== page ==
Exactly one week ago today, I spent $167 (that’s including tax) on a sweatshirt. This was no ordinary sweatshirt, mind you; this was a feathery soft, heathery grey, fashionably cut top from Rodarte, which as far as I’m concerned, just so happened to be made out of sweatshirt cotton.
I purchased it from the Opening Ceremony outpost in the Ace Hotel. I recommended it to LemonDrop’s discerning readers. I’ve worn it almost daily. But I still feel the need to excuse and explain the purchase because, well, $167 on a sweatshirt is absurd.
But, then again: it’s Rodarte. It says Rodarte on the tag, and it says Rodarte on both the front and the back. (“J’aime Rodarte” / “Je deteste Rodarte” — in case you were wondering.) And it will, in all likelihood, be the only piece of Rodarte I’ll ever own.
So I justified it. I made the case that this was a piece of fashion art. Something that would age well, that I could hand down to my as-of-yet still fictional daughter that would make her think, “Wow, my mom was cool.”
Yesterday, I told my sister about the purchase — via Gchat, obviously, so excuse the grammar — and she responded, verbatim: “Mind you I spent $220 on a Alex McQueen t-shirt so I could own something of his [winky face emoticon.]”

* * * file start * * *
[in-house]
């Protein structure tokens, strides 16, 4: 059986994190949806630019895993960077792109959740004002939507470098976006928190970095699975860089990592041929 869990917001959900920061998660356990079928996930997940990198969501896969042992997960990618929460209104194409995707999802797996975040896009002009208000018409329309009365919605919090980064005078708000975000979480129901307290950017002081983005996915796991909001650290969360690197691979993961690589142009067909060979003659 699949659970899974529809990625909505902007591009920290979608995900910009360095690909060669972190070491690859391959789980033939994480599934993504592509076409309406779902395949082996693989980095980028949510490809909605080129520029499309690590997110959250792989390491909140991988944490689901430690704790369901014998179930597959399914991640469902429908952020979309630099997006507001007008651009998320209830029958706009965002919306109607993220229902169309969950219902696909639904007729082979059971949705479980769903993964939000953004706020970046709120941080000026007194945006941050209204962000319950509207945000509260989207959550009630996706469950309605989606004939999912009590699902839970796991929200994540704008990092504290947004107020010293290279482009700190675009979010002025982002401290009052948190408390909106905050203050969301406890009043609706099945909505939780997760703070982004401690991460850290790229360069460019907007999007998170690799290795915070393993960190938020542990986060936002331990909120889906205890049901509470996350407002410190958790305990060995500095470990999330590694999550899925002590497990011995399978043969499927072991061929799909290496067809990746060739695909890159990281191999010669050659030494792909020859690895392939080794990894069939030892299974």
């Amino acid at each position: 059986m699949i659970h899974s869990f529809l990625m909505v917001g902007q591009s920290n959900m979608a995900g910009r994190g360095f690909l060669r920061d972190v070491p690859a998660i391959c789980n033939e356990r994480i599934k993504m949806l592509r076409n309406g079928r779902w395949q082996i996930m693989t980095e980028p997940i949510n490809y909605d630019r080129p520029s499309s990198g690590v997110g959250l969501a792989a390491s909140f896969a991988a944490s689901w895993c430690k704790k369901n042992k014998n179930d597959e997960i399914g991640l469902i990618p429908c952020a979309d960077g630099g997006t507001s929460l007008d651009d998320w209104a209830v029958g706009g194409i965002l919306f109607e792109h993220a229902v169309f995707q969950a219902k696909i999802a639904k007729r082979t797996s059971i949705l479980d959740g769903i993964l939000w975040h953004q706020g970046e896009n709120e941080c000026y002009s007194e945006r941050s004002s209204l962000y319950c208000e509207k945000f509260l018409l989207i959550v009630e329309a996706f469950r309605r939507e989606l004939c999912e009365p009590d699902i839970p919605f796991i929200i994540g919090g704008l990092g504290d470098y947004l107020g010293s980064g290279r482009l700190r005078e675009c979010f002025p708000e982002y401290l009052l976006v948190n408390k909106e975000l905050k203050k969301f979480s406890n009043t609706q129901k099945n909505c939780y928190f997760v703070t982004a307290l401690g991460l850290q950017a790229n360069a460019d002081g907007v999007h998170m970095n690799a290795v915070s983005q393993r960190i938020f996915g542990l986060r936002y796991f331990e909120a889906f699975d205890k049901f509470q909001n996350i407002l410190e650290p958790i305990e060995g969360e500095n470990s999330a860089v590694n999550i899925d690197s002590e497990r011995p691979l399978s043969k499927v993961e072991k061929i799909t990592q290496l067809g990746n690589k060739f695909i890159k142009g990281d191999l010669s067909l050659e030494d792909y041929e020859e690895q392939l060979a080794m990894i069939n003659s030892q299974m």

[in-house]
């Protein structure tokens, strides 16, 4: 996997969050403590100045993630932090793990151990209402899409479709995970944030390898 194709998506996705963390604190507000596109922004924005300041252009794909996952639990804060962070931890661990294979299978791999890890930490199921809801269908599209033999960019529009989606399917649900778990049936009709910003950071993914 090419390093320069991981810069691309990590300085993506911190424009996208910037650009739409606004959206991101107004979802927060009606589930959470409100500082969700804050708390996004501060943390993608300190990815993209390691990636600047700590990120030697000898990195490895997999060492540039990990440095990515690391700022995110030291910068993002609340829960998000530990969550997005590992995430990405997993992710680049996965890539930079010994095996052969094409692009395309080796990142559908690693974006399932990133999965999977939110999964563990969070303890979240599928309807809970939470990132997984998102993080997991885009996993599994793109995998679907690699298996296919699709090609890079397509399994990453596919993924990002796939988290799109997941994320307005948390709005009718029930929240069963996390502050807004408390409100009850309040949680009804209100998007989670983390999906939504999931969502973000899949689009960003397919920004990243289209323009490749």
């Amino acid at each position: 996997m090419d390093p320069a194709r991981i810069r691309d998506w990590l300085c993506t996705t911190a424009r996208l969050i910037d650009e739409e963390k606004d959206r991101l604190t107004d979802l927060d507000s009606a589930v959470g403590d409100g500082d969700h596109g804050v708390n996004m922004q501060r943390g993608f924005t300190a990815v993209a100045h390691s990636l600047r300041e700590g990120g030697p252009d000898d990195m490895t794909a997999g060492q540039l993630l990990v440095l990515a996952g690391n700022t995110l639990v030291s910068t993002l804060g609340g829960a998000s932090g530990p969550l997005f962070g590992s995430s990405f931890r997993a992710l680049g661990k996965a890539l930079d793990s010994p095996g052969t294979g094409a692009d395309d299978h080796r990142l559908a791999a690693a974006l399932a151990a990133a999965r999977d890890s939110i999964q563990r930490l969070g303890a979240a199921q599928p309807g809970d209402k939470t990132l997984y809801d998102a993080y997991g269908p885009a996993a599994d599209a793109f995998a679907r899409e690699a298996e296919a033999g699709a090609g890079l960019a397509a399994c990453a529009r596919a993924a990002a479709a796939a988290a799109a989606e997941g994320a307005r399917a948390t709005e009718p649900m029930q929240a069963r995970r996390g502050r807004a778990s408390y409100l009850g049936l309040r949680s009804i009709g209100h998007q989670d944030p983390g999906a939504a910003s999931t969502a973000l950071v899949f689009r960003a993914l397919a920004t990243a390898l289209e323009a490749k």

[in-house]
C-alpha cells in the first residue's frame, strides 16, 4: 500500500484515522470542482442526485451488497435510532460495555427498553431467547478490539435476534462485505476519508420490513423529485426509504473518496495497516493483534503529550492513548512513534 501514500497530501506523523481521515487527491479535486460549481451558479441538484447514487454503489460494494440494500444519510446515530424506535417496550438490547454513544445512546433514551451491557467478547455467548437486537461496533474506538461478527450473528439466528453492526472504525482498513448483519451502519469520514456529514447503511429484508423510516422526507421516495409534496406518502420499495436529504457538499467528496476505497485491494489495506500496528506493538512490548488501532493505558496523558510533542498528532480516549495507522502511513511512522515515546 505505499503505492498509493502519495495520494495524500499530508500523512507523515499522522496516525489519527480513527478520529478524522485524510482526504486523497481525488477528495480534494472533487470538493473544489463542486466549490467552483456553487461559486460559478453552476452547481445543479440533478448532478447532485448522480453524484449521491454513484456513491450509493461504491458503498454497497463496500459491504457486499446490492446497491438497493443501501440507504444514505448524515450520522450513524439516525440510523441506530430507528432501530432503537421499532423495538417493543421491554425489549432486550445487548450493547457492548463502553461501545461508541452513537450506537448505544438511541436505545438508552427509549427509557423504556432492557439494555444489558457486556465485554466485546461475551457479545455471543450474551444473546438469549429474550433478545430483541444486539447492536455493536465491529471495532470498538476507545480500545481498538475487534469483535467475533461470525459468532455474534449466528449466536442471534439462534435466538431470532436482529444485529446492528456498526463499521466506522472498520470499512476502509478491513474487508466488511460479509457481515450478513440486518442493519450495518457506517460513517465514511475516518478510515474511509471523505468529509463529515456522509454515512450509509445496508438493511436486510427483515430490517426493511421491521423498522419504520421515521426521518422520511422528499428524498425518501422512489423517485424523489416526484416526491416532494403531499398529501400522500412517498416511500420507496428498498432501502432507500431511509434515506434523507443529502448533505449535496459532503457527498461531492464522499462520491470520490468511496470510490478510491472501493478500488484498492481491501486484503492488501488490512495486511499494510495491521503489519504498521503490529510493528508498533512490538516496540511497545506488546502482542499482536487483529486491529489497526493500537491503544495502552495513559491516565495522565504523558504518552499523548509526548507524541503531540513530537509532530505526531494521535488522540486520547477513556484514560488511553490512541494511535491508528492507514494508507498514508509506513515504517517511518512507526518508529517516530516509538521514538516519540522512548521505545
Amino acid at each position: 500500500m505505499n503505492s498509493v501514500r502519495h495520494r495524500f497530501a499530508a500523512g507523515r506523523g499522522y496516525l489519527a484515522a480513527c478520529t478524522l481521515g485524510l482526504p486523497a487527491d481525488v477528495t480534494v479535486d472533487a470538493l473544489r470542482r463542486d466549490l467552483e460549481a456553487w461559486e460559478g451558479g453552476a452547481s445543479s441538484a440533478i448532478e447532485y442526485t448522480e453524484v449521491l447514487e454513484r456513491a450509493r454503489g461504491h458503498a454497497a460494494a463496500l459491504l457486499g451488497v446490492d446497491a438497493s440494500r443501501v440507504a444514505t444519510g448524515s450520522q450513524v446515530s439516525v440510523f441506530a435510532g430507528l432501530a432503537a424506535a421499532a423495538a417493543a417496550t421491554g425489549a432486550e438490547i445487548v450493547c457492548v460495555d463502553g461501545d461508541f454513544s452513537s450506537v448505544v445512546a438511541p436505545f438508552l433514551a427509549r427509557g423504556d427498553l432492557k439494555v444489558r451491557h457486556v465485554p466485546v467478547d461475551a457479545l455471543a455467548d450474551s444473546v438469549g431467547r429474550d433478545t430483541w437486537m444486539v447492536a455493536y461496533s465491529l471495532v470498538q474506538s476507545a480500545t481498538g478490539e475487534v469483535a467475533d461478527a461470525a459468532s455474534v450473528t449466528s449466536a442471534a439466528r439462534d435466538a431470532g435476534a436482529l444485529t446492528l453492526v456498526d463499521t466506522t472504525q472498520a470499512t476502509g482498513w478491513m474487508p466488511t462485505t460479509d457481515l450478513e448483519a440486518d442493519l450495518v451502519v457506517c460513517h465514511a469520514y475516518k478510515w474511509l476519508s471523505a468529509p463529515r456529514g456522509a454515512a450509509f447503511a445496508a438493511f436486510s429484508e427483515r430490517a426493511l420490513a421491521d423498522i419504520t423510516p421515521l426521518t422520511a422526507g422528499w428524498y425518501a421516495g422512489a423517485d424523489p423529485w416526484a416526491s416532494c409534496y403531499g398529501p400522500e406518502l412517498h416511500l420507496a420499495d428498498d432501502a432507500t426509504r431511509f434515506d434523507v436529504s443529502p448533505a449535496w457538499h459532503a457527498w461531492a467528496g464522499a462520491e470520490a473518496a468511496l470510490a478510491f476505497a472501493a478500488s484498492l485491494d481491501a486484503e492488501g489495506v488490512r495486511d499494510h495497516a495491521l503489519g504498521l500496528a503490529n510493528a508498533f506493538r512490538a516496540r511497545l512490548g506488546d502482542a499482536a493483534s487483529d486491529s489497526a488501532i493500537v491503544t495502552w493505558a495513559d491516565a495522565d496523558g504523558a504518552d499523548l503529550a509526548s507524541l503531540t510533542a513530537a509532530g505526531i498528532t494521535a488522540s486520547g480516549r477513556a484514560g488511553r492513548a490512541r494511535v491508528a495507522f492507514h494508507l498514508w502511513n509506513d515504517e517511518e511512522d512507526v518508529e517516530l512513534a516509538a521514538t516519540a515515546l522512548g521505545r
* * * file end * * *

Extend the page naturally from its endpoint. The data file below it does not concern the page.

And I realized that while it still felt silly to spend hundreds of dollars on something that could be bought at American Apparel for $26, or from Hanes at 3 for $10, it was okay because a rarefied and verified designer had designed it.
But is an Alexander McQueen t-shirt really that much better of a t-shirt? Does the fact that it says Rodarte on it make a bunch of cheap cotton really worth $167? And, more importantly, doesn’t the fact that I think it does make me kind of an asshole?
As I’m writing this, I also can’t believe I’m grappling with the morality of designer cotton — fashion is deep, people — but the bottom line is that I love the sweatshirt. I’ll wear it until there’s no longer any doubt in my mind as to its worth. And I’ll feel damn cool while doing so.